For the better part of a year, Haley underwent breast cancer surgery and chemotherapy before she received the all-clear. The sense of relief and feeling of strength was truly inspirational yet surreal. To celebrate her victory, Haley and her family traveled to Hawaii. While there, Haley got a little too much sun, and that’s when things got weird.

She started noticing swelling in her left arm. There was no pain, so she assumed it would go away. When she got back home, the swelling continued. She couldn’t relieve the swelling, so she visited her doctor. That’s when she learned she had lymphedema, a condition that can occur following cancer therapies. Cancer therapies can include surgical interventions, chemotherapy, radiation, or a combination of therapies. Her doctor referred her to see a physical therapist who specializes in lymphedema therapy. 

Molly Nelson, PT, CLT, is one of only a few physical therapists in Central Oregon specializing in lymphedema therapy, having been trained at the Norton School of Lymphatic Therapy. Lymphedema is caused by fluid buildup in an area that has damage to the lymph system. Unlike other types of swelling, lymphedema doesn’t come with pain and doesn’t lessen if elevated. It is a chronic condition that comes without a cure. 

Why Does Lymphedema Happen?

While several things can cause lymphedema, in the United States, the most common cause is cancer therapies. Occurring days, weeks, months, and even years after cancer treatment. Lymphedema can be triggered by something as benign as an insect bite to something as serious as trauma. The culprit? A compromised lymphatic system.

According to Molly, some people notice a little bit of swelling at first and think it isn’t a big deal, and then suddenly, their swelling becomes much worse. Most of Molly’s patients find her by way of their referring physician, which is ideal because promptly treating lymphedema helps prevent it from becoming a more serious problem. 

Time is of the Essence When it Comes to Lymphedema.

Like many health conditions, time is an important factor in managing the condition. This is because the type of swelling in lymphedema is more protein-rich, which draws in more fluid, making it harder to get rid of once the swelling begins. If it isn’t treated, the swelling can worsen. Some people with lymphedema have to permanently alter their clothing to accommodate swelling on one side of their body.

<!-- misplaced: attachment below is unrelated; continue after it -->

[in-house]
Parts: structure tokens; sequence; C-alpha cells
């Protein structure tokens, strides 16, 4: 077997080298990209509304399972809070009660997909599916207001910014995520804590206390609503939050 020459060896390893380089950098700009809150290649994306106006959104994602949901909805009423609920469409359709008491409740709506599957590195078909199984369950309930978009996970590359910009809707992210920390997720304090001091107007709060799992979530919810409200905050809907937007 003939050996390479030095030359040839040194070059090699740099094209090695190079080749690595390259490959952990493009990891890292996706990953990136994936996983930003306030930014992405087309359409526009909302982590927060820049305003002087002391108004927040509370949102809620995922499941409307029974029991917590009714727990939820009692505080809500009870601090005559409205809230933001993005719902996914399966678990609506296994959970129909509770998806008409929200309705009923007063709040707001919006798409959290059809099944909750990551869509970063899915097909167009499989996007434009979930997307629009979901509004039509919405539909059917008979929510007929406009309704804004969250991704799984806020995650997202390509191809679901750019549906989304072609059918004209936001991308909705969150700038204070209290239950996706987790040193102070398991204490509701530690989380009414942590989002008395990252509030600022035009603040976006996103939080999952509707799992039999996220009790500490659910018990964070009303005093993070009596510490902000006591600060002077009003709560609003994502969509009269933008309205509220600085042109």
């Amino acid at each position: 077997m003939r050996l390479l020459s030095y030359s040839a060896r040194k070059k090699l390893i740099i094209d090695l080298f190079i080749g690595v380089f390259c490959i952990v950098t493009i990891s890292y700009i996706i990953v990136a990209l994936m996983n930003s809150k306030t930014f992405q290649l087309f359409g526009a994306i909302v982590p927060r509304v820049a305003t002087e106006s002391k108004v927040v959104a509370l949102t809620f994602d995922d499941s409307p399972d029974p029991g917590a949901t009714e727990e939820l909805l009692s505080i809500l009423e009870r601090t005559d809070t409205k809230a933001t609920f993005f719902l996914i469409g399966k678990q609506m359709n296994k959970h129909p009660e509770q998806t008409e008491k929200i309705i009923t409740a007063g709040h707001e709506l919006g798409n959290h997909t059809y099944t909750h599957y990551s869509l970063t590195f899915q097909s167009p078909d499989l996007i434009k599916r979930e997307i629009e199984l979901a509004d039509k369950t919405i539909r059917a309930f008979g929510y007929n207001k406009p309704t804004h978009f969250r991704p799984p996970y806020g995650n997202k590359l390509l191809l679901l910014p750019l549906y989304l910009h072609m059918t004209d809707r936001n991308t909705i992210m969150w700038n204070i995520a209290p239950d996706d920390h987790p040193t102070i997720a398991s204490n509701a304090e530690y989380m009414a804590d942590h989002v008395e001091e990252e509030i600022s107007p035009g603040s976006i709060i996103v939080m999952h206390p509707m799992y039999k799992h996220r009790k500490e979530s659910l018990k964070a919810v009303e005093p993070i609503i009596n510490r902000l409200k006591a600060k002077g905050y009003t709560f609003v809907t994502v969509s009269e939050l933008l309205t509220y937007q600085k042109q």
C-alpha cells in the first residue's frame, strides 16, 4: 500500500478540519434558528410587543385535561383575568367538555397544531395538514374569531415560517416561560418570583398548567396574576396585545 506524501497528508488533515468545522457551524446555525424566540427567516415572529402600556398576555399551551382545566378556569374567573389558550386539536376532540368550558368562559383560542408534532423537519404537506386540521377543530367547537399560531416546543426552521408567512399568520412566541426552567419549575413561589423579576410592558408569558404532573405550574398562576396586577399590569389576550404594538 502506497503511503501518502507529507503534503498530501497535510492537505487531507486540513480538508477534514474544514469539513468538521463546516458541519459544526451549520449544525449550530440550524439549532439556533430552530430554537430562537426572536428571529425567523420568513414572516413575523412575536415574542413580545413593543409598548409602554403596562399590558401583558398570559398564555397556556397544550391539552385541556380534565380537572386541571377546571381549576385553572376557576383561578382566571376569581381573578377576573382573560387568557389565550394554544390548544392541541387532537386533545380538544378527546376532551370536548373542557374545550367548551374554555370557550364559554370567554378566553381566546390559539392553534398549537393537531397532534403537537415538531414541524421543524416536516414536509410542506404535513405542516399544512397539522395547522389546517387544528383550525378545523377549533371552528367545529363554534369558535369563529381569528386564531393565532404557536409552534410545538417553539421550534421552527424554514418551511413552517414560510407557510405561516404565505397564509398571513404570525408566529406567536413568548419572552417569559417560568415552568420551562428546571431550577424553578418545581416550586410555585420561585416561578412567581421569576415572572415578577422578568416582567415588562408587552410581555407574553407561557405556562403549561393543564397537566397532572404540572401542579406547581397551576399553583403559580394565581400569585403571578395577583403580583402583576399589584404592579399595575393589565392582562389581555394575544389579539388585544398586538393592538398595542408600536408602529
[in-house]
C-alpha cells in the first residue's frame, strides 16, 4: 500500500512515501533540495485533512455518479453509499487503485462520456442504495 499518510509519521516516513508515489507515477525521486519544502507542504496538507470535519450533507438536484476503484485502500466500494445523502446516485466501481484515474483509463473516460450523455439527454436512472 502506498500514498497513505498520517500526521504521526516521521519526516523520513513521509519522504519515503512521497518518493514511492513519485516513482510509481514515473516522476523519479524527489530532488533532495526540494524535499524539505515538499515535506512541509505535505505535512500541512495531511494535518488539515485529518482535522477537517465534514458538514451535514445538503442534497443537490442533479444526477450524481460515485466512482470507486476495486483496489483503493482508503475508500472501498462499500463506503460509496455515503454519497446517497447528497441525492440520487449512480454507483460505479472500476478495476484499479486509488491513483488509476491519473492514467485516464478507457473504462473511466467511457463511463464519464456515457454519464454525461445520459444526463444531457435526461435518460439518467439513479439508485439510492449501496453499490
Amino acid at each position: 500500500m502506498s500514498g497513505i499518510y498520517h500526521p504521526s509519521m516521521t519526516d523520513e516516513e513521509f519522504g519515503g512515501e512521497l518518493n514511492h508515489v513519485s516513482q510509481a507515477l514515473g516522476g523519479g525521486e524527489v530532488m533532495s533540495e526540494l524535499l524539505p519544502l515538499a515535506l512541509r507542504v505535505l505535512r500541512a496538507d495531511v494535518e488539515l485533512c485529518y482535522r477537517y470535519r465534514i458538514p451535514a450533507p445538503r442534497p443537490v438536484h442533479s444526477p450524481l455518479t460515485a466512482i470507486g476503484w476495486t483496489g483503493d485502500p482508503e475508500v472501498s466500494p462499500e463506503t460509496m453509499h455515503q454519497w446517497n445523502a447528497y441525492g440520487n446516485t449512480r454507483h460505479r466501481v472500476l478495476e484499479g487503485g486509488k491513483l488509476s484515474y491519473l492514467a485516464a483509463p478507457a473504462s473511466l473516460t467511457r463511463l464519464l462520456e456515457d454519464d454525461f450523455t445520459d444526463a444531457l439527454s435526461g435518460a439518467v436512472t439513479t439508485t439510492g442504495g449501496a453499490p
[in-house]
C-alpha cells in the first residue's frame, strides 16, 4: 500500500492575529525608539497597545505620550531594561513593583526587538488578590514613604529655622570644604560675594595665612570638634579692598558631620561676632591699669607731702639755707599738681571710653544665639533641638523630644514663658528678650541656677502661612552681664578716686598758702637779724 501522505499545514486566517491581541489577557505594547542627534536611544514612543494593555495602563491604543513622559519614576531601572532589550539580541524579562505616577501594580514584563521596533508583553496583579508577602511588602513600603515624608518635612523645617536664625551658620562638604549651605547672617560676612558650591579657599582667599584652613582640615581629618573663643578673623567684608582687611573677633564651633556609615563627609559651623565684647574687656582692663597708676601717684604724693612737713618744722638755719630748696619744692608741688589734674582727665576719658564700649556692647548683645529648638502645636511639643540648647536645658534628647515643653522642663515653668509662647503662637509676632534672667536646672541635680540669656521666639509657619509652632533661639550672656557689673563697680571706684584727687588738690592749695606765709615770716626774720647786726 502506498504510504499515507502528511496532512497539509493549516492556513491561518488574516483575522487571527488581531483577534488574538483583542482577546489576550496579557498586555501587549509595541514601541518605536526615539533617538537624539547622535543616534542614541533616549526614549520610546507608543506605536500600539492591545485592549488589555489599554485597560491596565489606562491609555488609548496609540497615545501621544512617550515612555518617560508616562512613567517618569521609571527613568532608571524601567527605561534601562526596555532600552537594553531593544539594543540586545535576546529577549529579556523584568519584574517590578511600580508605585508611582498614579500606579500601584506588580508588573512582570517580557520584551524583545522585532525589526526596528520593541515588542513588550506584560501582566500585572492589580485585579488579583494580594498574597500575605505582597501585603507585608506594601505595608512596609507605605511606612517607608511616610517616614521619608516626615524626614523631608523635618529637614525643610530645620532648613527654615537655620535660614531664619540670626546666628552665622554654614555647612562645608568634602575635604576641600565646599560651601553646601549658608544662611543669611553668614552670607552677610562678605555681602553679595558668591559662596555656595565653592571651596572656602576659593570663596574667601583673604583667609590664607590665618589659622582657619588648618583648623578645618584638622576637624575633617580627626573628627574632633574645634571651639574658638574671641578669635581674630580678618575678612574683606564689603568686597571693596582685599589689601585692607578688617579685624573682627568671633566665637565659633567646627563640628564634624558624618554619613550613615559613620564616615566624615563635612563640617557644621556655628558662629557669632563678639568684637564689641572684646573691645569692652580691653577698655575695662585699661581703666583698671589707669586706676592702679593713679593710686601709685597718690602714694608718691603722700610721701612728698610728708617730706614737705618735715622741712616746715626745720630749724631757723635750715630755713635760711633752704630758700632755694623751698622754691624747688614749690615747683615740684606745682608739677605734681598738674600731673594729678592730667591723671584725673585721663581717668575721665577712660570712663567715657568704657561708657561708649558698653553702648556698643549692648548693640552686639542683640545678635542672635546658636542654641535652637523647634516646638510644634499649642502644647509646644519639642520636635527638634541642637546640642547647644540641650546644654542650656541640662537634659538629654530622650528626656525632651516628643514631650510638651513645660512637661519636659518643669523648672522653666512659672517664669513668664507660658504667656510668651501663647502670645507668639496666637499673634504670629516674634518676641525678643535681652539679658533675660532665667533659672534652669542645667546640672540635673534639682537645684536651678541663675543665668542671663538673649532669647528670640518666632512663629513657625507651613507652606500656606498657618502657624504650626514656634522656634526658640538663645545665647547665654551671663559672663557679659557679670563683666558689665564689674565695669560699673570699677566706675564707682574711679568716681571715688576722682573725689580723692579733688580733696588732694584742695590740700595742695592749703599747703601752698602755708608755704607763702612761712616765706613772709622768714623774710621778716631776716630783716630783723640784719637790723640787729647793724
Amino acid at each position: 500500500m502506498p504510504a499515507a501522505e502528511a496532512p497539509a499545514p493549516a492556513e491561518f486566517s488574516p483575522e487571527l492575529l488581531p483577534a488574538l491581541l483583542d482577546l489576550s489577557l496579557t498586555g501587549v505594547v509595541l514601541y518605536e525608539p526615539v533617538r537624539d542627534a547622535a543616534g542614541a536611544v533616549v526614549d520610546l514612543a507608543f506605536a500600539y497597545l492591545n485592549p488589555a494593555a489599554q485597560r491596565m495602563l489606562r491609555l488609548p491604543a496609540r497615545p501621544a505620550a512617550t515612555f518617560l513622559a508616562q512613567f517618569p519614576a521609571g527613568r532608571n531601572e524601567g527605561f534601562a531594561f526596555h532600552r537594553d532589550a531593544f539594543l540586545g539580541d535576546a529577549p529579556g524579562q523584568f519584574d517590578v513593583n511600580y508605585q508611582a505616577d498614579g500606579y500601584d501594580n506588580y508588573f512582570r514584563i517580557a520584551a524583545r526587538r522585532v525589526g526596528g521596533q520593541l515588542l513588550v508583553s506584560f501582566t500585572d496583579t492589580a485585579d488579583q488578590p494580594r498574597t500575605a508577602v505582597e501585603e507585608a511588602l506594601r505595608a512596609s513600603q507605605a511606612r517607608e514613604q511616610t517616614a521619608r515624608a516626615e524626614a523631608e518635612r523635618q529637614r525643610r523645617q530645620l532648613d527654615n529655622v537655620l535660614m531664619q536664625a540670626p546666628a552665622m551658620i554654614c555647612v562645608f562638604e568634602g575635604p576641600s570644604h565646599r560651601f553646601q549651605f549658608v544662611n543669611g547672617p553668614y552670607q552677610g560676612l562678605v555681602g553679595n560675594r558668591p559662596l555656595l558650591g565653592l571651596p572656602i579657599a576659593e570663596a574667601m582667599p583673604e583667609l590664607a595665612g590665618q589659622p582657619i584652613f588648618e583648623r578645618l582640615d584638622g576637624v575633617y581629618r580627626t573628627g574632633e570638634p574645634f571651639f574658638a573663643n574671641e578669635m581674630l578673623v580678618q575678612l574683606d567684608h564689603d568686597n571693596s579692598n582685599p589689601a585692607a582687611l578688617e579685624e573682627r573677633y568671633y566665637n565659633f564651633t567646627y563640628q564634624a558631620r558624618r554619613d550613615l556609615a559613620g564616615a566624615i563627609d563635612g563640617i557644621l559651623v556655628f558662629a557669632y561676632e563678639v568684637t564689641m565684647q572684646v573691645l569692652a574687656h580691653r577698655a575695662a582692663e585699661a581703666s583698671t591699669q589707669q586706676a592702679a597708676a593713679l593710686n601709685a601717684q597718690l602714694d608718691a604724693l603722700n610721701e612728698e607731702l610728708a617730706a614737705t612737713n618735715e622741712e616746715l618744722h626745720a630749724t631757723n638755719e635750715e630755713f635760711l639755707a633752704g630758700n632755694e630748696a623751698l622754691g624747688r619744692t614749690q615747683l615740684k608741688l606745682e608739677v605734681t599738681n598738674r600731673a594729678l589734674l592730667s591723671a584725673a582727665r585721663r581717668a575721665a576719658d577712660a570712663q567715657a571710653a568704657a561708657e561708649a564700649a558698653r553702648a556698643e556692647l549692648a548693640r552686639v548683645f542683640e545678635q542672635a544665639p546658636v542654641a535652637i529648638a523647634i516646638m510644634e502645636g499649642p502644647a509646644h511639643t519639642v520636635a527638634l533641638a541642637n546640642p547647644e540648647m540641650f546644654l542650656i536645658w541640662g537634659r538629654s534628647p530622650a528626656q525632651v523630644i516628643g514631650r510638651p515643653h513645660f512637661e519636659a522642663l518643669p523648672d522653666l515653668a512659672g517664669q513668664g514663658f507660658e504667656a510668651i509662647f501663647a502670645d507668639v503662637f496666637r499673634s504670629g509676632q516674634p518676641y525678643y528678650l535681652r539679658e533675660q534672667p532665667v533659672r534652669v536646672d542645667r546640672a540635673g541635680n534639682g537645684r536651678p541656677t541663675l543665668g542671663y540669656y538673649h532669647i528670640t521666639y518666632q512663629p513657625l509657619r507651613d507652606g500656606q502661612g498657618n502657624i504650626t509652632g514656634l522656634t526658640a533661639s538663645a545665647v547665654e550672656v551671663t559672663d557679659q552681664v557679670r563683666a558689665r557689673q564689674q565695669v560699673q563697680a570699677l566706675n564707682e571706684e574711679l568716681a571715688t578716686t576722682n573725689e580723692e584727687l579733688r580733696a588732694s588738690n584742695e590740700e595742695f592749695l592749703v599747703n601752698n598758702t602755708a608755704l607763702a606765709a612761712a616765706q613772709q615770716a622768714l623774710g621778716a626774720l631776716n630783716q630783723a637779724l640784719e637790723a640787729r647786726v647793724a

“Seeing a patient soon after cancer treatment allows me to take baseline measurements so we can monitor changes in swelling over time, whether it is weeks, months, or years later,” said Molly. 

Molly’s measurements provide a baseline that helps gauge the efficacy of manual lymph draining and decongestive therapy. And while these two treatments don’t sound very pleasant, Molly assures me that the treatment itself is a very relaxing experience. Molly’s touch is light and gentle, and while the goal is to decongest – or move the swelling and fluid away from the compromised lymph- she does so in a pleasant and therapeutic way. 

Treating Lymphedema with Decongestive Therapy

Molly likens lymphedema to a congested highway without any exits. She uses a treatment called decongestive therapy to clear the congestion in an area and pull fluid away from the compromised lymph system. She may see a patient one to five times a week to reverse the swelling.

Decongestive therapy is a two-part process. The first part involves manual lymph drainage. This specialized form of manual therapy moves fluid from the compromised side of the body to the closest, uncompromised side with a high concentration of lymph nodes. The second part involves compression to maintain the effects of the manual lymph drainage. 

Can Lymphedema Be Prevented?

As mentioned, lymphedema can happen to anyone. However, maintaining good skincare and regular exercise after treatment, decreases the chance of it developing. Avoiding saunas, hot tubs, and other extreme hot or cold temperatures is recommended. Eating a low sodium diet can also help lower the risk of lymphedema. Advances in cancer surgeries that remove lymph nodes are helping decrease the risk of developing lymphedema. However, there is no way to eliminate the risk of it developing. 

And Molly’s advice is on par for recognizing the symptoms of lymphedema which include: 

  • Feeling fullness or heaviness in one area of the body (location depends on where cancer treatment occurred)
  • Clothing does not fit correctly or may fit on one side but not the other
  • Difficulty moving a joint or limb
  • Thickening or changes in the skin’s texture

If you or someone you know is preparing for cancer surgery, know the signs and symptoms of lymphedema and do what you can to help decrease the risk of it happening. Look at your body, comparing one side to the other, and learn what is normal for you so you can more easily detect when something isn’t right. And if you do notice any of the symptoms of lymphedema, talk to your healthcare provider right away. You can also visit our office for an evaluation. We will work alongside your provider to ensure you are given the best care possible.